All this to say: there’s a helluvalotta good material in queer theory for inspiring gastronomy, that is, as a version of food thinking-doing-feeling that upends and rattles and destabilizes things. (Unsurprisingly, performance and performativity share and intersect a lot with queer and gender theory.) This, I feel, is a really critical area for getting the alt back into alternative food.
(Whoa. Dude. Sidebar for a mo. […] Glancing at my keyboard, I notice that option, a key I find a lot of use for in making various accents and characters, sits just under a slightly smaller alt. And—dude!—the option key is literally trapped between “command” and “control.” Mind. Once again. Blown.)
Jack Halberstam’s more-than-brilliant The Queer Art of Failure is a powerful handbook for thinking slowly a new project on twisting food towards new alterities. The author does a remarkable dance of wit and wisdom with various themes, including stupidity and forgetting, passivity and fascism. ‘Success’ is positioned as the heteronormative positive objective, while ‘failure’ is refigured as a queerly positive outcome. Not in the conventional sense of ‘learning from one’s mistakes’ (in order to later succeed), but as an elegantly refound way of being-doing that evades the structuring forces into which we have (almost) all been born. For example: forgetting allows us to refuture ourselves, unshackled from social expectations and given roles; getting lost brings us into contact with spaces we couldn’t (and perhaps shouldn’t) have expected to find; remaining passive in the face of confrontation strips out the power from those who are doing the confronting, rather than playing into the domination cycles that the challenge originally represented.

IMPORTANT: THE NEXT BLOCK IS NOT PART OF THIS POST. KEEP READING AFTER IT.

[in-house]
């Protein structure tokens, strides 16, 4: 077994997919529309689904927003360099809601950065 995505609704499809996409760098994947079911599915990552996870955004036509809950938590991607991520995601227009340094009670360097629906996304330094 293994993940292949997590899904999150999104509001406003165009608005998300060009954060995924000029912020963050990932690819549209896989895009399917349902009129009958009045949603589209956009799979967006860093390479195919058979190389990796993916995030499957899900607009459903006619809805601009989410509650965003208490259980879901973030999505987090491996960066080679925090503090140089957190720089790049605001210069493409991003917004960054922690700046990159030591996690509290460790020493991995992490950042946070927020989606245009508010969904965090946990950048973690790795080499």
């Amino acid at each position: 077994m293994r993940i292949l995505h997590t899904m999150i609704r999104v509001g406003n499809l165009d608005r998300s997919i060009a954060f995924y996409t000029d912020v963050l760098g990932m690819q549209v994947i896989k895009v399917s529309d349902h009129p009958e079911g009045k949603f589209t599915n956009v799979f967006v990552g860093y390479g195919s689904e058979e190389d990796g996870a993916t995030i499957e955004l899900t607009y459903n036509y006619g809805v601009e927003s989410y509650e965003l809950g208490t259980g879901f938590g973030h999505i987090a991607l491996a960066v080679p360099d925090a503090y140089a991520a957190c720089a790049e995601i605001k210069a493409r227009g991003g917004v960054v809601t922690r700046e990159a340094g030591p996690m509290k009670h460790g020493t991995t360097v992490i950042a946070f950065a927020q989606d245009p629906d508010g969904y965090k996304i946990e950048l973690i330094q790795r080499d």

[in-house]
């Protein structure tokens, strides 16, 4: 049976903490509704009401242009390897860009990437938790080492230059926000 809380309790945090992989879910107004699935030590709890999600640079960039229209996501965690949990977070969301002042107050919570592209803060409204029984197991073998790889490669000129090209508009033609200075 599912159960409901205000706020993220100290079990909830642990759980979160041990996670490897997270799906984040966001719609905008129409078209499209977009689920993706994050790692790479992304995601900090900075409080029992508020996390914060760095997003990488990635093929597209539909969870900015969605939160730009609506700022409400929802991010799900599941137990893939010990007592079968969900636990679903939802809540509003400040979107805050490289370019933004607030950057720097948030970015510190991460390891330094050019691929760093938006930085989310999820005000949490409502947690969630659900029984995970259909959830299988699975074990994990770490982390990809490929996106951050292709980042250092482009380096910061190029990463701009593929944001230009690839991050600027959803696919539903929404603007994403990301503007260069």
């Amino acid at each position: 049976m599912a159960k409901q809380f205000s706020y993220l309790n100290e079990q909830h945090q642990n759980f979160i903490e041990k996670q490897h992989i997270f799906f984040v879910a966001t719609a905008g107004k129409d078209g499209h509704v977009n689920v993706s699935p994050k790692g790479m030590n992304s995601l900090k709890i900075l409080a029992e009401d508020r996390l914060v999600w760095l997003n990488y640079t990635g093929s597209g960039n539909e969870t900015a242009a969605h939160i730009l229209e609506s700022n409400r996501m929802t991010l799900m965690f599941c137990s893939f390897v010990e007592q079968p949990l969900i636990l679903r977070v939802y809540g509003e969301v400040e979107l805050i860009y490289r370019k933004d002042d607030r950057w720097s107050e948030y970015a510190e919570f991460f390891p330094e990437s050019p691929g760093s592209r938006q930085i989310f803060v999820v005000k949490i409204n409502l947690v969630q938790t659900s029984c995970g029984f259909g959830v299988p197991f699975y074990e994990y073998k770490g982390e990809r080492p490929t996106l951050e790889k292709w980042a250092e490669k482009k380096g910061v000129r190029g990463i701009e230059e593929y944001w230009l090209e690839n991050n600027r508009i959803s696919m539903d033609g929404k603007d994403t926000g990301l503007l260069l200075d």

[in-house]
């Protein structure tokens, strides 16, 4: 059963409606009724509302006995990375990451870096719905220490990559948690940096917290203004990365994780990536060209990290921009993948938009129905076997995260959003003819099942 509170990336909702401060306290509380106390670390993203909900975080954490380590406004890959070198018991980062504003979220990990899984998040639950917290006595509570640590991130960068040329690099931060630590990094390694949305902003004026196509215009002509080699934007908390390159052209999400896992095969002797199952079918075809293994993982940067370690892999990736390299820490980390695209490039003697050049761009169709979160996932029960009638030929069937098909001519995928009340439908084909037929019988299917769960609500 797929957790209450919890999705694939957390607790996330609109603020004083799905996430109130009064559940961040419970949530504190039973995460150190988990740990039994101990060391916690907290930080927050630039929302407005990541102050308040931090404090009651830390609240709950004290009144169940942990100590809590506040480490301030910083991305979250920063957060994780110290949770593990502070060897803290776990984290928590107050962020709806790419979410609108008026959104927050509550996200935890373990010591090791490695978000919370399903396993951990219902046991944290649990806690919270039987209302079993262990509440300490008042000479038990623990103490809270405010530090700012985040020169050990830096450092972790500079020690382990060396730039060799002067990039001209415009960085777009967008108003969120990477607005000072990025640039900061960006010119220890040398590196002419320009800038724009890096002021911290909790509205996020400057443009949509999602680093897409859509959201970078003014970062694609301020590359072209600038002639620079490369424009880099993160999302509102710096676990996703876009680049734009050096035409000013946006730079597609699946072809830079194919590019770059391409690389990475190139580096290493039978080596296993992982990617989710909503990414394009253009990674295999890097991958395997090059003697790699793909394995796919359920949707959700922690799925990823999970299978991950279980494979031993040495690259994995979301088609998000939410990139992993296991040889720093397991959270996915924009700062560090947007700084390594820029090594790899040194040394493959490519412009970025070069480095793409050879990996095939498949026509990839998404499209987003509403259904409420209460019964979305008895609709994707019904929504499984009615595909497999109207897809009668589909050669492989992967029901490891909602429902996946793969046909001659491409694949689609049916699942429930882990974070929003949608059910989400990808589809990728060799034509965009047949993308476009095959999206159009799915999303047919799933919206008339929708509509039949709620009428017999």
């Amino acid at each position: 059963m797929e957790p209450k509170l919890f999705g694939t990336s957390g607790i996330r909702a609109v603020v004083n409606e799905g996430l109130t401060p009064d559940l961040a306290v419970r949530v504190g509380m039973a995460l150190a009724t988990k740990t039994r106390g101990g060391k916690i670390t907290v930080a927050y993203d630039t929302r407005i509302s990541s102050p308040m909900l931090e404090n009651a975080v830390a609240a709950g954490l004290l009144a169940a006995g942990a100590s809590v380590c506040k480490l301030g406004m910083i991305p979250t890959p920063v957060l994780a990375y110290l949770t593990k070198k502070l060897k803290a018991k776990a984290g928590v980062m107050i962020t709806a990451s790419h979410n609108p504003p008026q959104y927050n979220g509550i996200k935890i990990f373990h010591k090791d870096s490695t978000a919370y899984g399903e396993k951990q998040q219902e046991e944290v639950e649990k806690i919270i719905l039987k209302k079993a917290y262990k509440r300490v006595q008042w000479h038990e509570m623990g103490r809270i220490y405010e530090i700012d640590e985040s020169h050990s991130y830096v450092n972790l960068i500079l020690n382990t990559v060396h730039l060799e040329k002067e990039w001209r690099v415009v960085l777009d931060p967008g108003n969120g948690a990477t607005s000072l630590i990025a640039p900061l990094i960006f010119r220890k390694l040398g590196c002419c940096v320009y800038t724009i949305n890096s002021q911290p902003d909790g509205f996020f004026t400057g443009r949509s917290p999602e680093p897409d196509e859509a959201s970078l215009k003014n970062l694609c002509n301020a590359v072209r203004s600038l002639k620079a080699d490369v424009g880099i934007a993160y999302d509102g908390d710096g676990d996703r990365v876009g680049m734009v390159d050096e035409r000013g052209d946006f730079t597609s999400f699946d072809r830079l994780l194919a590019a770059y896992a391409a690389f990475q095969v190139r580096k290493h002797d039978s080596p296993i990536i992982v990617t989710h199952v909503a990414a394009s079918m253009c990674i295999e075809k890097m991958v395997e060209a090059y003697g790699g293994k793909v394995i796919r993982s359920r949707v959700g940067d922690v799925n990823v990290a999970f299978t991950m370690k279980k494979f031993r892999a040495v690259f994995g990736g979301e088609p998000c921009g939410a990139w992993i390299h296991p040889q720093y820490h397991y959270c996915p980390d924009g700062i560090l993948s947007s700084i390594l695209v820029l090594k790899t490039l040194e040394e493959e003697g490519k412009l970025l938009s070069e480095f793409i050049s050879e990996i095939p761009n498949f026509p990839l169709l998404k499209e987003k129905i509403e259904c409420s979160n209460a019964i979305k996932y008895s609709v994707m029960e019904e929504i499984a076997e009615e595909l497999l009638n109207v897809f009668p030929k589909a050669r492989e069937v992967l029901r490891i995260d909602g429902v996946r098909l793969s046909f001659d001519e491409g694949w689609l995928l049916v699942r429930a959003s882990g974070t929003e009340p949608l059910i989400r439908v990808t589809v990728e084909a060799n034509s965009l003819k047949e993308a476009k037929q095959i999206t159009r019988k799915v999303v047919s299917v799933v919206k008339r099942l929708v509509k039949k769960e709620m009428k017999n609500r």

Ô, gastronomy, how might we fail together in such discovery! What pratfalls of pastry and thickenings of theory and clumsy fermentaccidents await us in our merry—yea, gay—refuturings? I often talk about my various practices as being messy, or about my attempts to put down power (look foolish, act awkwardly, remain incomplete) in front of students and peers. In reading Halberstam, I feel like I am being welcomed into the company of a band of normalcy alterationists, one with intentional clevertude or perhaps not. For carving (eroding) out a trans version of food study, it is rich territory. It seems also to be only the tip of a glamourous, slippy, and hard to reach iceberg of thinking-doing food practice.
In keeping with my twisted approach to normative essay writing, here’s the passage from TQAOF that made be feel I’d found my Eye of Jupiter (BSG S03E10 ref, y’all):
This is not a bad time to experiment with disciplinary transformation on behalf of the project of generating new forms of knowing, since the fields that were assembled over one hundred years ago to respond to new market economies and the demands for narrow expertise, as Foucault described them, are now losing relevance and failing to respond either to real-world knowledge projects or student interests. As the big disciplines begin to crumble like banks that have invested in bad securities we might ask more broadly, Do we really want to shore up the ragged boundaries of our shared interests and intellectual commitments, or might we rather take this opportunity to rethink the project of learning and thinking altogether? (Halberstam 2001, p. 7)
In looking back at the New Orleans conference programme, it turns out there were a few papers poking around at queer stuff back then. Hmm. Where did those beignet-eating inspirational scholars go with their ideas, their creolic superheroic strivings, their klieg lights of alertness, shining on post-Katrina ghostly galleons in the sky?